Lutein and Alzheimer's Disease

Lutein, is a carotenoid which passes through the blood-brain-barrier, and accumulates in the retina of the eye. In the retina lutein is a powerful antioxidant and protective filter, which blocks damaging blue light from damaging the retina, and reverses oxidative damage to the eye. 1

However, lutein is now being shown to not only protect the eye but also the brain. Data from studies examining brain health and lutein, have shown a correlation between improved brain functioning and concentration of brain lutein. Researchers attribute this to the potent antioxidant and anti-inflammatory effect of lutein. Furthermore, lutein concentrates in the brain at much higher levels than any other carotenoid. While lutein was also the only carotenoid consistently associated with cognitive functioning, the carotenoid zeaxanthin has been shown to also have a role in brain health.2,3

Studies of cognitive impairment underscore a correlation between level of lutein with cognitive functioning. Such a correlation was found in Alzheimer’s (AD) patients, with lutein concentrations in the plasma and brain are significantly lower in those with AD as compared to the control subjects. In older women given lutein supplements, there was shown improvement in cognition. Given this evidence, it has been suggested that lutein may offer prevention in the development of cognitive dysfunction including AD. 3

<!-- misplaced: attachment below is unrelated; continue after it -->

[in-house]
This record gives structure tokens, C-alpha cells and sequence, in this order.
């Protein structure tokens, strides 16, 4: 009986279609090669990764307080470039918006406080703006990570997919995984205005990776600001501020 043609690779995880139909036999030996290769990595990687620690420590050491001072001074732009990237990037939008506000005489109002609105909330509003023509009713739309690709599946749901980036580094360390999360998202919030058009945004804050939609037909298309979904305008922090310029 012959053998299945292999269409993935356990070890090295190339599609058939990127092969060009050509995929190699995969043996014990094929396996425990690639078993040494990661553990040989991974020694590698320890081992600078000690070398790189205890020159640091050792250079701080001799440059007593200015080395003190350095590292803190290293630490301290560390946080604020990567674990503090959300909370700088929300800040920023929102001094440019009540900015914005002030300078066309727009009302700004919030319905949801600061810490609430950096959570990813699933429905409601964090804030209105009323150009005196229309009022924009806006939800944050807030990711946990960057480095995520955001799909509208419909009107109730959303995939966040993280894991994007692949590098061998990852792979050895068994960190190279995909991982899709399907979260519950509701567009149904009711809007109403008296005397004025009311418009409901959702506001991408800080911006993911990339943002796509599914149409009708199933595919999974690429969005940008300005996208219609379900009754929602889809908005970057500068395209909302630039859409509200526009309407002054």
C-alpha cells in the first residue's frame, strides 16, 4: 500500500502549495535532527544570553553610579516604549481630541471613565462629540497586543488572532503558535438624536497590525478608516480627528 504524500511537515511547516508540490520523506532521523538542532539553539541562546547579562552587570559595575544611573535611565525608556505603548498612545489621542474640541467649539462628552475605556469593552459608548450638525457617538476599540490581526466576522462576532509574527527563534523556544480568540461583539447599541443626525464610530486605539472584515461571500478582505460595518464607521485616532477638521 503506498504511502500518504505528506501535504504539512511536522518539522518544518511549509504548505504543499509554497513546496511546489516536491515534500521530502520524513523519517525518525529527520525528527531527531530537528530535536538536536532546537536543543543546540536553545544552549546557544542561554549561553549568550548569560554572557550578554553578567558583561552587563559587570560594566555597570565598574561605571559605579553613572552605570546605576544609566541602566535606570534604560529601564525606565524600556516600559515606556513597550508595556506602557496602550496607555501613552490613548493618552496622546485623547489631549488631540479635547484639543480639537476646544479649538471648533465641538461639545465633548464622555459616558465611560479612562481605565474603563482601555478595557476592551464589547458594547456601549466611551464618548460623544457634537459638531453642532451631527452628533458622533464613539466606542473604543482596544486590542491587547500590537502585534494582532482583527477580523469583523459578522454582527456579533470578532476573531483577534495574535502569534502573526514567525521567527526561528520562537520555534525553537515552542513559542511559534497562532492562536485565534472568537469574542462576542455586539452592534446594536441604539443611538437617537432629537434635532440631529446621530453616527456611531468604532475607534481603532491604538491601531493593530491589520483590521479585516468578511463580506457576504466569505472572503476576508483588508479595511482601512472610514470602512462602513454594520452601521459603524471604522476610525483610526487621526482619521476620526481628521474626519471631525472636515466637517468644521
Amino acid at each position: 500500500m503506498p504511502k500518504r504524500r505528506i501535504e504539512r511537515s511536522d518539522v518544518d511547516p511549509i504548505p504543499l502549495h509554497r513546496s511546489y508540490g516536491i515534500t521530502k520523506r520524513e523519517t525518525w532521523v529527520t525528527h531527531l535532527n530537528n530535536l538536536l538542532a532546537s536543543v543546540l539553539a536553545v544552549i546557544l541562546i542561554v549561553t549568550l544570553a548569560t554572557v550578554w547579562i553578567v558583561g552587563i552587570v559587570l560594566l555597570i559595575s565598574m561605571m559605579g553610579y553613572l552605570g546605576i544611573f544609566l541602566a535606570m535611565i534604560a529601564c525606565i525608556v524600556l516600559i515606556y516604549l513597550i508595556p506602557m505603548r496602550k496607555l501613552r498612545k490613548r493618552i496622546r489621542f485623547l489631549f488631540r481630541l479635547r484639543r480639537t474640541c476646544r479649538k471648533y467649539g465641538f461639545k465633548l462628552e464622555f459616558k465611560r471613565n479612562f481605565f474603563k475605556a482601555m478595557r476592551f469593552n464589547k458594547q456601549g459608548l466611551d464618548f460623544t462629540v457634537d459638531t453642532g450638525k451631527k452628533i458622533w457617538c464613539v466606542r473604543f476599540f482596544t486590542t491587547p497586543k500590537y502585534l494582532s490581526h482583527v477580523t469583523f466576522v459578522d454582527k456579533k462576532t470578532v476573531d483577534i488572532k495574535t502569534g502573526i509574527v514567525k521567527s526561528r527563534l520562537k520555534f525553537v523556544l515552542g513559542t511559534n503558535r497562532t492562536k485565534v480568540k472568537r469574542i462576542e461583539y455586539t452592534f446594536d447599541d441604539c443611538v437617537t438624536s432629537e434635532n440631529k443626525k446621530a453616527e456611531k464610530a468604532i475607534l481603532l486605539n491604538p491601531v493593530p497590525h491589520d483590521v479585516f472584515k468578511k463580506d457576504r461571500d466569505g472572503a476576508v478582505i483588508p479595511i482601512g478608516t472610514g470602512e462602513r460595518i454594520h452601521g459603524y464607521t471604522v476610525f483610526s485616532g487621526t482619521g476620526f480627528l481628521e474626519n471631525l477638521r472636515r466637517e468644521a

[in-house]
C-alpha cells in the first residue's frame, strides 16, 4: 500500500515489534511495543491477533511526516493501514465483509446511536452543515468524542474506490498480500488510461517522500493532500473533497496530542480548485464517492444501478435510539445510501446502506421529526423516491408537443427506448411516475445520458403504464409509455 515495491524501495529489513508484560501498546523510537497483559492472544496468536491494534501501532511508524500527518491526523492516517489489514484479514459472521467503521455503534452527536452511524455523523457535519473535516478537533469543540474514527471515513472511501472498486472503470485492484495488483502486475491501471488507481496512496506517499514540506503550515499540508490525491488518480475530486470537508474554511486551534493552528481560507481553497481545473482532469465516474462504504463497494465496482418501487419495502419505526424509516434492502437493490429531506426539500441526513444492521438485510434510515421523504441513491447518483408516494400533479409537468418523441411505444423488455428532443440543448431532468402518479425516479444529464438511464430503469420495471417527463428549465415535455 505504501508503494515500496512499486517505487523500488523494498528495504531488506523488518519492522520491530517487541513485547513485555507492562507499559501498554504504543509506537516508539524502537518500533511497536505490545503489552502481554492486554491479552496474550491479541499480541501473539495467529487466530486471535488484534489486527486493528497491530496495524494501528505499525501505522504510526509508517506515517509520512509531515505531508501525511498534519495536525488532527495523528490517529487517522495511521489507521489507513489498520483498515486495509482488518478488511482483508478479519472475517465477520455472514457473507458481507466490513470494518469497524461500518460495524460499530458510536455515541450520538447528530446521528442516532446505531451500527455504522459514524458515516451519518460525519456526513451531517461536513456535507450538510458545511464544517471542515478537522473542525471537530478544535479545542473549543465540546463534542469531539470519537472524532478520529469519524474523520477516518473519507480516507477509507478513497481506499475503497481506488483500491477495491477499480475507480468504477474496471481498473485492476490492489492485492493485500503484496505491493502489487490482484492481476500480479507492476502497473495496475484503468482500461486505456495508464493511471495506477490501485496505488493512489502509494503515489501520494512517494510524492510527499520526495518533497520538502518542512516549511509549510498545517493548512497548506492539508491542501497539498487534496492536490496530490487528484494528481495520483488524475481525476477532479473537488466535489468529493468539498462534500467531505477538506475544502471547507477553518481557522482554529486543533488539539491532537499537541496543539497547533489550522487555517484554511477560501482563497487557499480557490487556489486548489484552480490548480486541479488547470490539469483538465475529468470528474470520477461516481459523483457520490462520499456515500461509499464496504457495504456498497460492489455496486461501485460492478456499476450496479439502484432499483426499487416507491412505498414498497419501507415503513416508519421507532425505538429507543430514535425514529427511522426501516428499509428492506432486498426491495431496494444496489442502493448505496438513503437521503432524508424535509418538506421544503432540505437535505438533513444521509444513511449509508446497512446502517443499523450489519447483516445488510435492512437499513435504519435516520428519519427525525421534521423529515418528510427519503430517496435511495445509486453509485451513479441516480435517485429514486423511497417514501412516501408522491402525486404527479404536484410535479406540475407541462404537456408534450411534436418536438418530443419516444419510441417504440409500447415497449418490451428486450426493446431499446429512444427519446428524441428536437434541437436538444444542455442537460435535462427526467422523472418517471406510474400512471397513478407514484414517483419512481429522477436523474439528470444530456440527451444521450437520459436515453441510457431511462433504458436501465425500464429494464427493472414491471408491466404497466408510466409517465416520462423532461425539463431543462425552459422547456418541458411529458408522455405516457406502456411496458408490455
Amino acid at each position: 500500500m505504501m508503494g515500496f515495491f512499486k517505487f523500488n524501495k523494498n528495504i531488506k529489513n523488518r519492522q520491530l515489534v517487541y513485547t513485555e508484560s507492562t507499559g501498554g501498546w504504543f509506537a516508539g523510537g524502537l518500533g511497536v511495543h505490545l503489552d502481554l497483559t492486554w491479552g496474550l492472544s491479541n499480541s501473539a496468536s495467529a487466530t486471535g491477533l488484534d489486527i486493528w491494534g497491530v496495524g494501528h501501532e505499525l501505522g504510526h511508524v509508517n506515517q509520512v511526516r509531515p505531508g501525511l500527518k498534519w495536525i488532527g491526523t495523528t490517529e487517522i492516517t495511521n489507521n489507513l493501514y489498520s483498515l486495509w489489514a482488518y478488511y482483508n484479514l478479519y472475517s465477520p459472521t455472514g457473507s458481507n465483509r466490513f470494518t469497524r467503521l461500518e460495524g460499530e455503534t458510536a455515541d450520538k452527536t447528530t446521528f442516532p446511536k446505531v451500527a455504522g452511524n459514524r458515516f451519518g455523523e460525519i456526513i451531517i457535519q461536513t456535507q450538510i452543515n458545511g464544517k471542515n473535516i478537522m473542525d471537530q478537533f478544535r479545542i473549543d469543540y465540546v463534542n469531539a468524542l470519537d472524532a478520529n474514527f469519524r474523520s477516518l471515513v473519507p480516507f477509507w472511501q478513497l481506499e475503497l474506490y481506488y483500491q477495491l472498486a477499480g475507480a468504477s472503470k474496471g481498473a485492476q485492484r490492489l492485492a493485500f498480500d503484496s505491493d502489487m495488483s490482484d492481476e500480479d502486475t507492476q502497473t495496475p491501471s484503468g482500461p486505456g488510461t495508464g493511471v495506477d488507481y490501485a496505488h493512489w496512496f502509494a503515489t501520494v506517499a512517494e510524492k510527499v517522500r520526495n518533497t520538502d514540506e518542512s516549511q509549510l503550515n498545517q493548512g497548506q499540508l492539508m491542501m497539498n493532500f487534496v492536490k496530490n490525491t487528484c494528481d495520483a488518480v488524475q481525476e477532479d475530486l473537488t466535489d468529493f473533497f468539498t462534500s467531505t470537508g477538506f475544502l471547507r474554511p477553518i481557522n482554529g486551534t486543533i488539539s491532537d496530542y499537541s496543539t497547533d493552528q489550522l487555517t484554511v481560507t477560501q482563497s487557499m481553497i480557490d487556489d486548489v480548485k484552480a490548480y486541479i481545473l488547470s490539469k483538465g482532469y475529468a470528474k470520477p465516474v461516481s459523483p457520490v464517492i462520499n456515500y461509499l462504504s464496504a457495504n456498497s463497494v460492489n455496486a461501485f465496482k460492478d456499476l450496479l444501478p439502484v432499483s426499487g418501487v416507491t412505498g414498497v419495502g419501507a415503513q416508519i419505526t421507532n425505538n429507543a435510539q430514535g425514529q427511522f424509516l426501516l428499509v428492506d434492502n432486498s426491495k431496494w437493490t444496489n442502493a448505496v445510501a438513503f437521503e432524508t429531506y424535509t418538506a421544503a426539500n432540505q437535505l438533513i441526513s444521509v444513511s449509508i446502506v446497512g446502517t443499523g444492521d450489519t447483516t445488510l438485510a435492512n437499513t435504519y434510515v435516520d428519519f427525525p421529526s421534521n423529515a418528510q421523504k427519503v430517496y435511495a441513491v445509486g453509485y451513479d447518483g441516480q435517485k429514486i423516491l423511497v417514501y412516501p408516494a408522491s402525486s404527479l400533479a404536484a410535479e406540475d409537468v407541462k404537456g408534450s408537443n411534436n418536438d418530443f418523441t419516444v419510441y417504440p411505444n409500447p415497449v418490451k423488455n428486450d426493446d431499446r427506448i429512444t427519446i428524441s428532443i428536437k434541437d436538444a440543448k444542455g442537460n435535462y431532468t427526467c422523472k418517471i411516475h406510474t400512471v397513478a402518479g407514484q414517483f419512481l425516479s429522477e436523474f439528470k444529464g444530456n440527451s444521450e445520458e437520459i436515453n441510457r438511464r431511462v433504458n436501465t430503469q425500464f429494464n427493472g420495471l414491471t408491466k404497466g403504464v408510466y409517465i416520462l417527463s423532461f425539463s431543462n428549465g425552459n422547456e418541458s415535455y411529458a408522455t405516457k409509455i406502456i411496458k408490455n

VISION VITALITY™  (35 mg Lutein per serving)



(1) Carpentier S, et al. Associations between lutein, zeaxanthin, and age-related macular degeneration: an overview. Crit Rev Food Sci Nutr. 2009 Apr.

(2) Johnson EJ. A possible role for lutein and zeaxanthin in cognitive function in the elderly. Am J Clin Nutr 2012 Nov.

(3) Xu X, et al. Advances in the researches of lutein and alzheimer's disease . Zhonghua Yu Fang Yi Xue Za Zhi. 2015 May.


Gail Paige
Gail Paige